What is Music Therapy?

Music therapy is an evidence based practice regulated by the Health and Care Professions Council (HCPC). In music therapy the patient and music therapist use a range of accessible instruments to create a shared interactive musical language called ‘clinical improvisation’. 


Through the musical experience and therapeutic relationship it can be possible to explore and build relational connections at a conscious and unconscious level. Patients do not require any prior experience of playing instruments to benefit from music therapy. 


Music therapy can take the form of one-to-one or group sessions. The overall therapeutic process can be short or long term depending on the needs of the individual. All music therapists are required to undertake regular clinical supervision and continued professional development training in order to maintain a high standard of practice.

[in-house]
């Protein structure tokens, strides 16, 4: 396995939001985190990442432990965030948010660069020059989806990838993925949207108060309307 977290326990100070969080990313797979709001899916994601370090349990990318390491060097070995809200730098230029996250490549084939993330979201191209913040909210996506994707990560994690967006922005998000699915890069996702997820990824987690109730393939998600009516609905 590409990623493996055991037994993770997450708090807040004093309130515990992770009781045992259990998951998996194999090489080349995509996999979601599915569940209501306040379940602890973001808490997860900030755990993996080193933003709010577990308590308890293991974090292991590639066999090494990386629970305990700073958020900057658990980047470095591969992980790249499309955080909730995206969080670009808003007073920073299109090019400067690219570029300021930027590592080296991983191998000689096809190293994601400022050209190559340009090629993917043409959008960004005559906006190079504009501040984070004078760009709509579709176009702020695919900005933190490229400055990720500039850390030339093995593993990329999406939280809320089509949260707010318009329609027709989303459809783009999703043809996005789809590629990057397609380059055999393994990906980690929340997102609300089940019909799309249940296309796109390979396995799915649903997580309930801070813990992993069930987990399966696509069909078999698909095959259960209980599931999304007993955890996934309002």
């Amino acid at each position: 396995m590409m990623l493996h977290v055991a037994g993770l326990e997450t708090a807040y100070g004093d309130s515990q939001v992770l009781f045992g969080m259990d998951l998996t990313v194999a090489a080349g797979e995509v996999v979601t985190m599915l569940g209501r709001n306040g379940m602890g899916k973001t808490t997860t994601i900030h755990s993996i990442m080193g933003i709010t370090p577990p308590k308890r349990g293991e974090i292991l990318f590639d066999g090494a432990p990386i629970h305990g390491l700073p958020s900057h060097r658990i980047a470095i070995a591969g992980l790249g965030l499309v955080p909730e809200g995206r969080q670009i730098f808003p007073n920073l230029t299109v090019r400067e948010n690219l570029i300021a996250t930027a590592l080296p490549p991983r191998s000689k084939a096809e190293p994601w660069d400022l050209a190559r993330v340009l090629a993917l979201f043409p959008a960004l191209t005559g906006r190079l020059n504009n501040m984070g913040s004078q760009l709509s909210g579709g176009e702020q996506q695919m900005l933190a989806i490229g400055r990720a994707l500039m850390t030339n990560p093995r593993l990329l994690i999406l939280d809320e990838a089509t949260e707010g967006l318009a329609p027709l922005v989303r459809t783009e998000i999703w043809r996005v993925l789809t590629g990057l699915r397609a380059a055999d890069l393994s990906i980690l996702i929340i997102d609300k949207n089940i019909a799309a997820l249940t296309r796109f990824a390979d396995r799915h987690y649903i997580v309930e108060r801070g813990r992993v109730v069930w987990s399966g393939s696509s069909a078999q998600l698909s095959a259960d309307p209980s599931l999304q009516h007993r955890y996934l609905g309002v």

Why Music Therapy?

Musical responsiveness is present from birth and remains accessible as a healthy functioning part of ones self, regardless of background. Here are some of the potential benefits of Music Therapy:   


  • Help express feelings and experiences that can not be communicated in words


  • Give experiences of ‘being heard’ both at a verbal symbolic level and a non-verbal sensory level


  • Help to regulate and contain emotions through affect attunement· Provide stability· Give experiences of control and self-agency· Integrate physical, emotional and cognitive processes


  • Offer new and different experiences of self


  • Help draw individuals into social interaction


  • Provide new ways of relating and communicating with others 


  • Increase creativity, motivation, focus and concentration 


  • Help increase self-esteem and confidence